1/26/2018 | 1 MINUTE READ

How 3,000 Is a Really Big Number

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To know that 3,000 cars have been delivered since October 2015 would undoubtedly result in a shrug: in 2017 Toyota delivered 387,081 Camrys, so that 3,000 is less than one percent, and this is in one year, not just over two.

To know that 3,000 cars have been delivered since October 2015 would undoubtedly result in a shrug: in 2017 Toyota delivered 387,081 Camrys, so that 3,000 is less than one percent, and this is in one year, not just over two.

Yet Toyota is bullish about that 3,000. It is the number of Mirai hydrogen fuel cell electric vehicles that it has sold. There is a singular market for the car, California.

However, the 3,000 Mirais represent more than 80 percent of all of the hydrogen fuel cell vehicles in the United States.

Yes. One car. More than 80 percent of the total hydrogen vehicles in the U.S.

Mirai

Although Toyota is pursuing the development of battery electric vehicles, it is not giving up on fuel cells.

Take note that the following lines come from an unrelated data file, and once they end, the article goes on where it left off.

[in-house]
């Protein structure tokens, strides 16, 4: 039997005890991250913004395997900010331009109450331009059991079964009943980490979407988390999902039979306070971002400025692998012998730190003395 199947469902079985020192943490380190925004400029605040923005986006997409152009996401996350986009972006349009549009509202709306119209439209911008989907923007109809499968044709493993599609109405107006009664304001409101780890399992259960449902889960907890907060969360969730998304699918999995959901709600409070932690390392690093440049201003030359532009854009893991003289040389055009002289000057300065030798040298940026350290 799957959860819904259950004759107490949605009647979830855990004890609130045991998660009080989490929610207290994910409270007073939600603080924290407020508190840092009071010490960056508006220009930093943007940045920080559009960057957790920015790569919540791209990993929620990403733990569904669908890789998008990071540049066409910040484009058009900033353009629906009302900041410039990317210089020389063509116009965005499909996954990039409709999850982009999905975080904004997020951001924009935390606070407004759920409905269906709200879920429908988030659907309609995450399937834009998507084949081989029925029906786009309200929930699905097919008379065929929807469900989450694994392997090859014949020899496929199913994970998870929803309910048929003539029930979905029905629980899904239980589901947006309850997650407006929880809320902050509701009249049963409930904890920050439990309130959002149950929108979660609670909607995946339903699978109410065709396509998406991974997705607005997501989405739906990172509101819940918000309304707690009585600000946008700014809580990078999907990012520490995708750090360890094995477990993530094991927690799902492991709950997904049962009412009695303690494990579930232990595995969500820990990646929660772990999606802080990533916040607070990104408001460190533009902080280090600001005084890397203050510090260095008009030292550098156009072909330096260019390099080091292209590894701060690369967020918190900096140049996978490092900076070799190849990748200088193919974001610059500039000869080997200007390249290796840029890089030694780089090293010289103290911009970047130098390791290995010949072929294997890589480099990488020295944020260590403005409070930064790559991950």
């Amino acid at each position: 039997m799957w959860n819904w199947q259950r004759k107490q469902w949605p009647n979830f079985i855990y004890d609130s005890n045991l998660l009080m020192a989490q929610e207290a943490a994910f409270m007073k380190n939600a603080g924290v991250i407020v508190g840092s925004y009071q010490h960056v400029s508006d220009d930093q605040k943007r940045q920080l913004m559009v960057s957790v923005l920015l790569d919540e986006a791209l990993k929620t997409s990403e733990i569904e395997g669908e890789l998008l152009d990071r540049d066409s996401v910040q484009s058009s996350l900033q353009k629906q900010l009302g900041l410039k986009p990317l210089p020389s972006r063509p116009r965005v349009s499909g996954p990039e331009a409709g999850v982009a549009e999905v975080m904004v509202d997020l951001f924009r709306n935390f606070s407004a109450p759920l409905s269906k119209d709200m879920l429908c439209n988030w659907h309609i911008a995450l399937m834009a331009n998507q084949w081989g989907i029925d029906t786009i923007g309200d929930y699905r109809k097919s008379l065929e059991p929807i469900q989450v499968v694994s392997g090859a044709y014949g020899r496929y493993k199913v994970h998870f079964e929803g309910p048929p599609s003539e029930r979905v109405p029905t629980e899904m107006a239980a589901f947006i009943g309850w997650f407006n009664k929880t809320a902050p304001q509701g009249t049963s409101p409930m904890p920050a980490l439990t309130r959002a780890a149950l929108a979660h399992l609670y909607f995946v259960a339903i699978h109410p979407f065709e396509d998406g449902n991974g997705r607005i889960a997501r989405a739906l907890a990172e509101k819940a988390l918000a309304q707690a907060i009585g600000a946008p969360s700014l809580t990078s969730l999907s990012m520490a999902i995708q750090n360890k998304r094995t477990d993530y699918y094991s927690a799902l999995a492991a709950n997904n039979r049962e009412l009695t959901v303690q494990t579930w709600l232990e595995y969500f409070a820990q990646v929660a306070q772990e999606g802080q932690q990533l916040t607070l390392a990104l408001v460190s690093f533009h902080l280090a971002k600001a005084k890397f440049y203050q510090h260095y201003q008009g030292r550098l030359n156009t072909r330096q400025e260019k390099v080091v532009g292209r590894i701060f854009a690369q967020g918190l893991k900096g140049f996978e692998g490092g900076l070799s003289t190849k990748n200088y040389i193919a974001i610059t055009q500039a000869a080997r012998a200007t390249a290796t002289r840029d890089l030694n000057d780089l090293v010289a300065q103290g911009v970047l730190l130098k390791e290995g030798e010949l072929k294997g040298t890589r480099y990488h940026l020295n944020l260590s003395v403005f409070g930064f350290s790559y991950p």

Bob Carter, executive vice president, Toyota Motor North America, said, “Toyota remains at the forefront of developing and deploying hydrogen fuel cell technology, and we believe strongly in its potential to help realize a more sustainable and zero-emissions society.

“From our success in launching the Mirai to our work in building the world’s first megawatt-scale carbonate fuel cell power generation plant, Toyota is proud to bring to market new uses for this versatile technology.”

That power generation plant is being built in the Port of Long Beach in California. It will take ag waste and transform it into water, electricity and hydrogen.

Toyota is also testing a class 8 truck, Project Portal, at the Port of Long Beach that features a powertrain based on Mirai technology.

Presently there are 31 retail hydrogen stations in California, and this year there should be 12 more. Toyota is working with FirstElement Fuels and Shell for creating this infrastructure, and also with Air Liquide on building 12 stations between New York and Boston, with the first to open later this year.

Although the 3,000 is a small number, remember when the Prius was a quirky little car that only true-green environmentalists would buy?

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